I am impressed with the range and variety of aircraft on display at RAF Cosford. The first aircraft you see (well apart from the VC10 and Hercules by the car park, oh and the huge Bristol Britannia 312!

So once you have entered the museum, proper, the first aircraft you see is the Hawker Siddeley Dominie T.Mk.1 a navigation trainer used by the RAF.

Hawker Siddeley Dominie T.Mk.1

The Dominie advanced navigation trainer saw long service with the RAF. It was the first jet-powered navigation trainer designed specifically for such a purpose to enter service with the Royal Air Force.

Hawker Siddeley Dominie T.Mk.1

The Hawker Siddeley Dominie T.Mk.1 entered service in 1965 and was developed from the Hawker Siddeley HS.125 a twin-engine mid-size business jet.

Hawker Siddeley Dominie T.Mk.1

The Dominie T1 was used to train weapon systems officers and operators, air engineers and air loadmasters in systems management, air leadership, decision making and teamwork. The Dominie was retired in January 2011.

RAF Regiment Scorpion

RAF Regiment Scorpion

On a recent visit to RAF Cosford Museum I took some more photographs of the RAF Regiment Scorpion that was on display in the Cold War exhibition.

RAF Regiment Scorpion

The RAF Regiment’s mission is protection of RAF bases from ground attack, and patrolling a large area around main operating bases abroad, in order to defend aircraft on ingress and egress from surface to air attack.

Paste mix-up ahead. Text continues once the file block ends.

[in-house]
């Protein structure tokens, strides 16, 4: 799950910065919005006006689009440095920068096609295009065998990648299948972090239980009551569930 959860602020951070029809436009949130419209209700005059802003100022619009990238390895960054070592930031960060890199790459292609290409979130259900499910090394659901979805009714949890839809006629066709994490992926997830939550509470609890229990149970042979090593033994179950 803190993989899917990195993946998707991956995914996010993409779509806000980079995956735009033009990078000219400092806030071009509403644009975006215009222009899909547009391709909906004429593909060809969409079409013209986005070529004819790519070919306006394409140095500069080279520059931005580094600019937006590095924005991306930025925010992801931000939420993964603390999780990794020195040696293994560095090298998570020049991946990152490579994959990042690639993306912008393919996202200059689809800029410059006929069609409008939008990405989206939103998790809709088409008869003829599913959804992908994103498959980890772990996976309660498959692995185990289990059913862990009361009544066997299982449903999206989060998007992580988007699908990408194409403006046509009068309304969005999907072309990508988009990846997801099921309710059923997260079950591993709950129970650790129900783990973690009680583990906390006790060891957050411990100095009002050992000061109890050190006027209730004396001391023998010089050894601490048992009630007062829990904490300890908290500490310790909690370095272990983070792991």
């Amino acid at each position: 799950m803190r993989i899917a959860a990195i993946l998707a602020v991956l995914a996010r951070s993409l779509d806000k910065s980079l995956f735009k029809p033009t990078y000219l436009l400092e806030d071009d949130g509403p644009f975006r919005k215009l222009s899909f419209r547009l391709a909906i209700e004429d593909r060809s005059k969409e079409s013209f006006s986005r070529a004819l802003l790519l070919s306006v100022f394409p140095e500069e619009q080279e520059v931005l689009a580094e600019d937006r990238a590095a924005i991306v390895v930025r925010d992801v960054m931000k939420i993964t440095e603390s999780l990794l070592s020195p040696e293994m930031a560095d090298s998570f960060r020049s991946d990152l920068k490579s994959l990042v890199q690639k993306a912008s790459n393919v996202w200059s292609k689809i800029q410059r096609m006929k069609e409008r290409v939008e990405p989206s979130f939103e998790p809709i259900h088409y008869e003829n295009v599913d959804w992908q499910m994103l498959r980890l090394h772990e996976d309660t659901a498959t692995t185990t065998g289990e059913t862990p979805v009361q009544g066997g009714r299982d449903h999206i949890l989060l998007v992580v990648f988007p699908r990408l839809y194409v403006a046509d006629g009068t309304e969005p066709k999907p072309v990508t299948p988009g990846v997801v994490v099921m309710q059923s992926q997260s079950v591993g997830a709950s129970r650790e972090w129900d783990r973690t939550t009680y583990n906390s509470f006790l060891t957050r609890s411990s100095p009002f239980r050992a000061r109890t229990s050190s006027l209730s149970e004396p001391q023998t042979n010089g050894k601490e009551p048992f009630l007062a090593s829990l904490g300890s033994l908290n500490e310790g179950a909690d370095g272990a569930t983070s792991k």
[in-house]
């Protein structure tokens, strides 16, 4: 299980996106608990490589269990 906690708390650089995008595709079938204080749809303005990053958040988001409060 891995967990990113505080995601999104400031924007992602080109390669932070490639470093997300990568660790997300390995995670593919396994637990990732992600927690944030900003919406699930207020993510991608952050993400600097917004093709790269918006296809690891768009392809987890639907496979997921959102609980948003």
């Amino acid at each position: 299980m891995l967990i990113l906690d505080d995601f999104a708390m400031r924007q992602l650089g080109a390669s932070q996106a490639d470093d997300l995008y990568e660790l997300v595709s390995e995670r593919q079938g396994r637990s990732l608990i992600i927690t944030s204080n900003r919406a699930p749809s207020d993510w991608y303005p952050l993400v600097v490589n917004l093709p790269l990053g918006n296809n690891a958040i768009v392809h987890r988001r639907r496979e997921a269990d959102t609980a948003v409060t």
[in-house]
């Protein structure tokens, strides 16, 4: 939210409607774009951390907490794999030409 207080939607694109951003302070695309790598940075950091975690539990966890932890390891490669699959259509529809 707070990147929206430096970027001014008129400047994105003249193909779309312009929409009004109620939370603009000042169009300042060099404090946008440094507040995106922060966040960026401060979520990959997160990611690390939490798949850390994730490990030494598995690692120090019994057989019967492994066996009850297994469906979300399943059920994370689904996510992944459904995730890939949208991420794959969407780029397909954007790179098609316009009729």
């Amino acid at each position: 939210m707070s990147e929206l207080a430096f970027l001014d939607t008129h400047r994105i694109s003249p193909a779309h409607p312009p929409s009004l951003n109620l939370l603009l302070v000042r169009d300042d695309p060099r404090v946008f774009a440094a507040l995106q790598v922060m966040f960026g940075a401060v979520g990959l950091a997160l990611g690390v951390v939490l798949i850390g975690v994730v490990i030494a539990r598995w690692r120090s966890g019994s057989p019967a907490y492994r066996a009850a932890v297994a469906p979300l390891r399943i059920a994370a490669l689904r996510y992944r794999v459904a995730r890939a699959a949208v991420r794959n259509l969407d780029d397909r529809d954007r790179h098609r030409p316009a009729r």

It was in November 1981, the RAF Regiment took delivery of its first Scorpions.

RAF Regiment Scorpion

The FV101 Scorpion is a British armoured reconnaissance vehicle. It was the lead vehicle and the fire support type in the Combat Vehicle Reconnaissance (Tracked), CVR(T), family of seven armoured vehicles. Manufactured by Alvis, it was introduced into service with the British Army in 1973 and served until 1994.

In 1989 No. 1 Squadron RAF Regiment was based at RAF Laarbruch. It had 15x Spartan and 6x Scorpion. No. 51 Squadron RAF Regiment, at RAF Bruggen, also had 15x Spartan and 6x Scorpion.

RAF Bruggen was situated next to the village of Elmpt, approximately 43 kilometres (27 mi) west of Düsseldorf near the Dutch-German border.

RAF Laarbruch was also located in Germany, however it on its border with the Netherlands.

The role of the RAF Regiment would have been to defend the airfields from Warsaw Pact attack.

You can imagine in the world of Team Yankee (and Iron Maiden) that the RAF Regiment would be involved in fighting Warsaw Pact forces, though much of it would probably have been Spetsnaz, Soviet Special Forces. This is more appropriate to a 20mm or 25mm skirmish type game rather than the 15mm tank versus tank battles of Team Yankee.

Soviet Airborne forces made use of the BMD1 and BMD2 and these were air-portable.

BMD2
http://vitalykuzmin.net via https://commons.wikimedia.org CC BY-SA 4.0

These could be the ideal opposition for the RAF Regiment Scorpion tanks.

Though once the Cold War turned hot would the Soviets be able to push airborne troops that far west through contested airspace?

Maybe take an alternate perspective and use my own British Civil War background and have them as supporting Royalist forces, or as the Republican opposition.

I have some Team Yankee Scorpions, they are currently in the process of being painted as BAOR versions.